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Beach at Sunset

frequently asked questions

  • How frequently should I attend therapy?
    The frequency therapy varies from person to person and depends on your goals, motivation, and budget. I recommend doing 6 weekly or bi-weekly sessions to start. This is a good pace for most people to get comfortable with therapy, gain momentum, and make some meaningful changes. After the 6 initial sessions, we will re-evaluate the frequency of our sessions. It's best to book a few sessions out so that you can get the time slot that works best for you.
  • How long will therapy take?
    Just like the frequency of therapy sessions, the length of therapy will vary person-to-person. Some people come to therapy with a specific goal (i.e. to learn strategies to manage burnout at work) and once they achieve that goal, they are good to go! Other people come to therapy wanting work on ongoing concerns (i.e. a lifelong sense of not being good enough) that may be linked to trauma or other challenging life circumstances. In these cases, therapy tends to be longer as we are digging deeper into the roots of the issue. Other people view attending therapy as an important part of their routine health care and are looking for ongoing support. They are interested in connecting with a therapist on a long-term, consistent basis who can give them support through life's challenges and whatever they are navigating at the moment. In these cases, therapy can last years and be a place to receive consistent support from someone who really knows you and understands how you work. Wherever you happen to fall, I'm happy to help and can give you a better idea of the length of therapy I'd recommend after our assessment session.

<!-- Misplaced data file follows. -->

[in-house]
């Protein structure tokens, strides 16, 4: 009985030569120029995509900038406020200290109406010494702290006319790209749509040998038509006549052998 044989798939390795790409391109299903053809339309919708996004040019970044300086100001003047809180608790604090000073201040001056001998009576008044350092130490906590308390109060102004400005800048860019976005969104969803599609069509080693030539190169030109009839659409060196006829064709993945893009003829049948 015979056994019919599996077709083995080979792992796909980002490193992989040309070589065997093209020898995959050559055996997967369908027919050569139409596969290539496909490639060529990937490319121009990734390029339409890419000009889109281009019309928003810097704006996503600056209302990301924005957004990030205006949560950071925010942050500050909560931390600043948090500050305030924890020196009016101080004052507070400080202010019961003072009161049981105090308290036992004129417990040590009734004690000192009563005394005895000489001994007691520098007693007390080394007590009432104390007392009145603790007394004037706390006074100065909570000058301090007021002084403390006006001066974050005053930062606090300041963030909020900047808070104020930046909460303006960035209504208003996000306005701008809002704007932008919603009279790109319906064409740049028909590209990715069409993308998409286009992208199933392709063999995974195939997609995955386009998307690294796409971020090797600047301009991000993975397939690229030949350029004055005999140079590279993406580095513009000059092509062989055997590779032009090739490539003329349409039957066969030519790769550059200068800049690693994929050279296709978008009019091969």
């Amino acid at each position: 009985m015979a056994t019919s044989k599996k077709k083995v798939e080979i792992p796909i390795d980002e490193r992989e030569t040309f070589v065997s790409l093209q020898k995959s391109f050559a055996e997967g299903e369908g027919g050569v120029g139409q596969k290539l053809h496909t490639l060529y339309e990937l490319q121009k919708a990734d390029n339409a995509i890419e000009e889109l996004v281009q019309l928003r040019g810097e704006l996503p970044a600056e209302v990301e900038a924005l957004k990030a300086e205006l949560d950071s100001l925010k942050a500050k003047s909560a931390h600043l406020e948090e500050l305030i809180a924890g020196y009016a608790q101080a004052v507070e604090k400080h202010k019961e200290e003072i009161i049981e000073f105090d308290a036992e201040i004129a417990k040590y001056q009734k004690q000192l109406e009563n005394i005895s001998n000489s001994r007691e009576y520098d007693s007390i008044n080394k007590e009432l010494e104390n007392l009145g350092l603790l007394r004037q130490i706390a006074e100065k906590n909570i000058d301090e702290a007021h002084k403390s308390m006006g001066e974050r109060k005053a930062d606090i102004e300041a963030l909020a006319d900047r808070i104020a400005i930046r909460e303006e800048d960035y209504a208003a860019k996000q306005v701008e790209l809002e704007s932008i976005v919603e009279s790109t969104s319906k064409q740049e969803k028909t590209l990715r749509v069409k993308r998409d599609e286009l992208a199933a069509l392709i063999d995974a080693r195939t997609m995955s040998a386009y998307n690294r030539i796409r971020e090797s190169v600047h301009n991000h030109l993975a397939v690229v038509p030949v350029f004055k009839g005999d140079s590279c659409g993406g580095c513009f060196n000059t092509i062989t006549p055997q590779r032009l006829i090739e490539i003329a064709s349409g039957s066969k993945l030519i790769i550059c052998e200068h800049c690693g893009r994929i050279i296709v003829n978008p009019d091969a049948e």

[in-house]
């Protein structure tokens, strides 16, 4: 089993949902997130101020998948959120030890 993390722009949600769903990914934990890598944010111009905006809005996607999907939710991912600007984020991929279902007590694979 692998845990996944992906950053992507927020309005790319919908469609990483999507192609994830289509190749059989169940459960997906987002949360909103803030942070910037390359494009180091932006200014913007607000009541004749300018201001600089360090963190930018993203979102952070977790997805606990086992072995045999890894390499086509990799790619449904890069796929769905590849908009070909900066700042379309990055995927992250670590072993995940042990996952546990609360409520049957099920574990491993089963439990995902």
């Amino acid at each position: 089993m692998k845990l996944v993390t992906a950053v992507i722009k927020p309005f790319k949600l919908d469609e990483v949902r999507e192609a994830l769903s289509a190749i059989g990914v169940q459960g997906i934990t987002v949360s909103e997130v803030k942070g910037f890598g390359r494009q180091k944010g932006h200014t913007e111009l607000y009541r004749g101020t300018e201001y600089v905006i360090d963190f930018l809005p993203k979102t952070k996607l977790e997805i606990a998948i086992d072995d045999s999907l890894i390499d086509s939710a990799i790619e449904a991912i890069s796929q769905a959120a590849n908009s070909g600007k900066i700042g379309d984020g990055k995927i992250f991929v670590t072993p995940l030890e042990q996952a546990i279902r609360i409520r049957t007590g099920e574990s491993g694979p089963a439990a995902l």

• Can you give me a diagnosis?
    As a therapist, my job is to identify patterns and help you understand the symptoms you are struggling with. My expertise can help point you in the right direction when it comes to a diagnosis but only medical doctors (such as your family doctor or a psychiatrist) and registered psychologists can provide a formal diagnosis in Ontario.
  • Will my insurance cover our sessions?
    Most private insurance plans will cover our sessions. Check with your provider to see if you have coverage for services by a Registered Social Worker.
  • How does payment work?
    Payment is easy! Before our assessment session, you will add a credit card to your file on our booking website, Jane, and your card will be automatically charged at the end of each session. You will then be emailed a receipt, which you can submit to your insurance to be reimbursed for the session.
  • What's the difference between a psychotherapist, psychologist, and psychiatrist?